Imperva released its June Hacker Intelligence Initiative report, which presents an in-depth study of how a relatively small number of attack sources are responsible for the majority of comment spam traffic.
Identifying comment spammers quickly and leveraging IP reputation management to block their attacks will prevent most of their malicious activity.
“Comment spam attacks can cripple a website, impacting uptime and compromising the user experience,” said Amicahi Shulman, CTO of Imperva. “Our Application Defense Center research team reveals that a relatively small number of attack sources create the majority of comment spam, oftentimes leveraging automated tools to reach a maximum number of targets. Quickly identifying the source of an attack and blocking comments from the source can greatly limit the attack’s effectiveness and minimize its impact on your website.”
Key findings from the report include:
- 80 percent of comment spam traffic is generated by 28 percent of attack sources.
- 58 percent of all attack sources are active for long periods of time.
- Identifying the attack source as a comment spammer early on and blocking their requests prevents most of the malicious activity.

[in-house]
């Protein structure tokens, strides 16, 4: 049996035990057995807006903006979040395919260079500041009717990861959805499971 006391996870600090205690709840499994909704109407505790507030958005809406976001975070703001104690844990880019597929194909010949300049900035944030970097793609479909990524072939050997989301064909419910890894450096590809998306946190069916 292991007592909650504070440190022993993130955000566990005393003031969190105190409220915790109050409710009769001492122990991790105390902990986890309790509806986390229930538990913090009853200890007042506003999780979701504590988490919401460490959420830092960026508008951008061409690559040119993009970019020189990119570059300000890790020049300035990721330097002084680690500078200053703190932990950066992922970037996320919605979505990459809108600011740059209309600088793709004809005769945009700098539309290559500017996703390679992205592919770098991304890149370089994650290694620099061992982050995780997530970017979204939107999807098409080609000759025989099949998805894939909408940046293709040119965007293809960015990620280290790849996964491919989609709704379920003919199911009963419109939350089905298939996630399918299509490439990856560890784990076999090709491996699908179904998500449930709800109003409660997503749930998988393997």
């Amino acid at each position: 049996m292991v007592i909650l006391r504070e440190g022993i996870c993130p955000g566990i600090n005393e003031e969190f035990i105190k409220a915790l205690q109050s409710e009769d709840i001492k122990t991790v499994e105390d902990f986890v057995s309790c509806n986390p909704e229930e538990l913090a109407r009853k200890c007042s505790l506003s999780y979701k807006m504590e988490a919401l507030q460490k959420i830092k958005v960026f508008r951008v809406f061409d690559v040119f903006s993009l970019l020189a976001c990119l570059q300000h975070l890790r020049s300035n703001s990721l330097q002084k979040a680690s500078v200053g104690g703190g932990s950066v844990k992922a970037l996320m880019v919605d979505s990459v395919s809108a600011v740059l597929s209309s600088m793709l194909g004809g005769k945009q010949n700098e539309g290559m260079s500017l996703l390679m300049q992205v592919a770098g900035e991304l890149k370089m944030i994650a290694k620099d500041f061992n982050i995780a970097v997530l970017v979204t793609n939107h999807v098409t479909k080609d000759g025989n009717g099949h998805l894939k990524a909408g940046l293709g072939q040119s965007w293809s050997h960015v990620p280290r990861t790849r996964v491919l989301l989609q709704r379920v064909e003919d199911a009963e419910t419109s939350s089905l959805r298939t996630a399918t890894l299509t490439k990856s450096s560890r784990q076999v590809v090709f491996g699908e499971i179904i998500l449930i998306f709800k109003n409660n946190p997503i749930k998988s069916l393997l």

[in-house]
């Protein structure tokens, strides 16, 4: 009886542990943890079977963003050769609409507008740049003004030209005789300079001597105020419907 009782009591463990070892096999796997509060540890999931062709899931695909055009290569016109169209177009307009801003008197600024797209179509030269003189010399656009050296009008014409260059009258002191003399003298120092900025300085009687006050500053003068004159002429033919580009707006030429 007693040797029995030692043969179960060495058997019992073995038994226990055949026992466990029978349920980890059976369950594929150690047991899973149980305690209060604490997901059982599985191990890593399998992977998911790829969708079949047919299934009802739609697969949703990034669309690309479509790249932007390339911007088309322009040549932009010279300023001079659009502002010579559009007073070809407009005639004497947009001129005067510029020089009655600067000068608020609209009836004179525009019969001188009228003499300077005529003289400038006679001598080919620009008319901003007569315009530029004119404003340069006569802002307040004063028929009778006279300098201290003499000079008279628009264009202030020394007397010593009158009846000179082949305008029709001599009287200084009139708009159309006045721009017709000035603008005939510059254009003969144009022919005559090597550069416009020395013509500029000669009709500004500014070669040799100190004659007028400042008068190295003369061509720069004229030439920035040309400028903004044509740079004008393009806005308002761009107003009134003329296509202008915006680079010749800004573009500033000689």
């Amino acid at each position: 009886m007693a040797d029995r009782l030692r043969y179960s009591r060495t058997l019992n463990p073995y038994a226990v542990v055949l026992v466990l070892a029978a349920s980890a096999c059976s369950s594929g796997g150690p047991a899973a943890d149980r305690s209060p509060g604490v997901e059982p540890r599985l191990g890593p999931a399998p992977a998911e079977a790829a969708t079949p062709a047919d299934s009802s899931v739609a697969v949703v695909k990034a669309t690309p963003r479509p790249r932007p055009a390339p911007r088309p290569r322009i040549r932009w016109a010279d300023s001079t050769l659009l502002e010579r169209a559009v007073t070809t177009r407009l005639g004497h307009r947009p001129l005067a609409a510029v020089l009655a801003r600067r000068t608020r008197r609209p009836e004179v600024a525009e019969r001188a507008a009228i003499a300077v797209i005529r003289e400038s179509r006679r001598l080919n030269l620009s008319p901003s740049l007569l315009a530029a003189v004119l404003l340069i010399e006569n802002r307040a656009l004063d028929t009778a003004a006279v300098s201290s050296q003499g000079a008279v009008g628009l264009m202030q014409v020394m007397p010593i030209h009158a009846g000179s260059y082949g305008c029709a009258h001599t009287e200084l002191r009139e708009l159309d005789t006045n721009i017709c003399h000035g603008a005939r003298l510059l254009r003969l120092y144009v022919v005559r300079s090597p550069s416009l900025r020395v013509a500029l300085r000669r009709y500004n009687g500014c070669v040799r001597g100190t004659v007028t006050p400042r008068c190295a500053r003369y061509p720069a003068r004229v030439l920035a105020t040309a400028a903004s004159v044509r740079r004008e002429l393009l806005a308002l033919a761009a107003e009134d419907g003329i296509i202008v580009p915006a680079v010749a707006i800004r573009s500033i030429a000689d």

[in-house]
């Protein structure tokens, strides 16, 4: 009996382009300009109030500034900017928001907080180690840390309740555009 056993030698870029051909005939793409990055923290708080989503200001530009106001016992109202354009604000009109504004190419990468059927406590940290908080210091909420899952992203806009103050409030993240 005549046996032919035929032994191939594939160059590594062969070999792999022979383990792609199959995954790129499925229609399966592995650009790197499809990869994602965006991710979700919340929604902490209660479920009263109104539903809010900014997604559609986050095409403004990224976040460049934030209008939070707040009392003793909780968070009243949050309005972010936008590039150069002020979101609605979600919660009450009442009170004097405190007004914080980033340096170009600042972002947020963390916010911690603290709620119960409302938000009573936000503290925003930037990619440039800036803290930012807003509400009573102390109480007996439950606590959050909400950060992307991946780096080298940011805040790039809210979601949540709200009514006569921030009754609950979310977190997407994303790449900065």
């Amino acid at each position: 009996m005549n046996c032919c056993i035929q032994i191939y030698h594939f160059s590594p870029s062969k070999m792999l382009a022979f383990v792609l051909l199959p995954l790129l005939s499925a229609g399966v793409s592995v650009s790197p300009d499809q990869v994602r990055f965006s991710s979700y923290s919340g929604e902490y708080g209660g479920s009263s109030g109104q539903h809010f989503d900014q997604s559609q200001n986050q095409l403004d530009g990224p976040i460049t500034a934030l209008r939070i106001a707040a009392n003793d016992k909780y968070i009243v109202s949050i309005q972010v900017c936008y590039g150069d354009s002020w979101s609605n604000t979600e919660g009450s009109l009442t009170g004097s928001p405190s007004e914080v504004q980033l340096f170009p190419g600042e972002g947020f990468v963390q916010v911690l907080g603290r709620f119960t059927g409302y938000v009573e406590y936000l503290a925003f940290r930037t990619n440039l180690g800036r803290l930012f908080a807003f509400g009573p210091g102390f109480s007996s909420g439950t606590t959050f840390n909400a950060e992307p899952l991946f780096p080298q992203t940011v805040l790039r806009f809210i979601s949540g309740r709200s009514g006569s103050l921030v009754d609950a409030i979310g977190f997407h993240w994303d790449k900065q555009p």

- IP reputation helps to solve the comment spam problem by blocking comment spammers early on in their attack campaigns.
The report is based on data collected through monitoring of more than 60 web applications by Imperva’s ThreatRadar Reputation Services, and it provides information on the anatomy of comment spam from both an attacker’s and victim’s point-of-view. For example, the research examines the stages an attacker follows to produce comment spam and the various ways that comment spam can be automated to allow attackers to scale their efforts.
From a victim’s perspective, the research shows that over time, comment spammers increase the velocity of their attacks against a website once a commenting system is shown to be vulnerable to attack, showing just how important it is to identify and take steps to stop comment spam in its early stages.
The report also features case studies that describe comment spam’s attack patterns and traffic flow. It concludes with details on how websites can defend themselves against comment spam attacks using a number of mitigation techniques.